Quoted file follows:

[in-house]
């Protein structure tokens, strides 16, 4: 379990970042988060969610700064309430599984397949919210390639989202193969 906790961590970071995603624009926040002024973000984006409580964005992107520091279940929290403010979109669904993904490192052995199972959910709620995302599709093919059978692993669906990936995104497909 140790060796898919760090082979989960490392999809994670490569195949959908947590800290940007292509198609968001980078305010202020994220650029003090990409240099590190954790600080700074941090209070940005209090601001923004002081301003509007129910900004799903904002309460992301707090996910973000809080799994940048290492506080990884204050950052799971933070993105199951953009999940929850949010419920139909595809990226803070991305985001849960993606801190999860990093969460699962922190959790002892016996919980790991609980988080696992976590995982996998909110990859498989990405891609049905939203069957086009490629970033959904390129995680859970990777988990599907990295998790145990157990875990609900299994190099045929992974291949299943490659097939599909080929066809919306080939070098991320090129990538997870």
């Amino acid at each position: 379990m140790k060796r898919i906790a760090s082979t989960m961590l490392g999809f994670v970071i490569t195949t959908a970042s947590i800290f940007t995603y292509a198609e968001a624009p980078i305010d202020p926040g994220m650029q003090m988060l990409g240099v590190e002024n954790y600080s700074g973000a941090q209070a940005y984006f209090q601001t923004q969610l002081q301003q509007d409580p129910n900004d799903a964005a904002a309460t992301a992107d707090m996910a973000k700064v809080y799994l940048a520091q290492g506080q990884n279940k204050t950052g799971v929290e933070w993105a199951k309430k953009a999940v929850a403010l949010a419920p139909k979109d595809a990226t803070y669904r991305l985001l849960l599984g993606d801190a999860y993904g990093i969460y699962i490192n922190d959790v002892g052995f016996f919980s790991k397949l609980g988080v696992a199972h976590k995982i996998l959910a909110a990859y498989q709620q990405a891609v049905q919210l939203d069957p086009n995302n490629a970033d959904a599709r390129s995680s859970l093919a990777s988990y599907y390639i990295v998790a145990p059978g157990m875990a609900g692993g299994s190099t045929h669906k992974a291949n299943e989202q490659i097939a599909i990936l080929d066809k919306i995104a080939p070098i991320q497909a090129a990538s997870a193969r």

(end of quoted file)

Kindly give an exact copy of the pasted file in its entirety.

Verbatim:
[in-house]
């Protein structure tokens, strides 16, 4: 379990970042988060969610700064309430599984397949919210390639989202193969 906790961590970071995603624009926040002024973000984006409580964005992107520091279940929290403010979109669904993904490192052995199972959910709620995302599709093919059978692993669906990936995104497909 140790060796898919760090082979989960490392999809994670490569195949959908947590800290940007292509198609968001980078305010202020994220650029003090990409240099590190954790600080700074941090209070940005209090601001923004002081301003509007129910900004799903904002309460992301707090996910973000809080799994940048290492506080990884204050950052799971933070993105199951953009999940929850949010419920139909595809990226803070991305985001849960993606801190999860990093969460699962922190959790002892016996919980790991609980988080696992976590995982996998909110990859498989990405891609049905939203069957086009490629970033959904390129995680859970990777988990599907990295998790145990157990875990609900299994190099045929992974291949299943490659097939599909080929066809919306080939070098991320090129990538997870």
């Amino acid at each position: 379990m140790k060796r898919i906790a760090s082979t989960m961590l490392g999809f994670v970071i490569t195949t959908a970042s947590i800290f940007t995603y292509a198609e968001a624009p980078i305010d202020p926040g994220m650029q003090m988060l990409g240099v590190e002024n954790y600080s700074g973000a941090q209070a940005y984006f209090q601001t923004q969610l002081q301003q509007d409580p129910n900004d799903a964005a904002a309460t992301a992107d707090m996910a973000k700064v809080y799994l940048a520091q290492g506080q990884n279940k204050t950052g799971v929290e933070w993105a199951k309430k953009a999940v929850a403010l949010a419920p139909k979109d595809a990226t803070y669904r991305l985001l849960l599984g993606d801190a999860y993904g990093i969460y699962i490192n922190d959790v002892g052995f016996f919980s790991k397949l609980g988080v696992a199972h976590k995982i996998l959910a909110a990859y498989q709620q990405a891609v049905q919210l939203d069957p086009n995302n490629a970033d959904a599709r390129s995680s859970l093919a990777s988990y599907y390639i990295v998790a145990p059978g157990m875990a609900g692993g299994s190099t045929h669906k992974a291949n299943e989202q490659i097939a599909i990936l080929d066809k919306i995104a080939p070098i991320q497909a090129a990538s997870a193969r």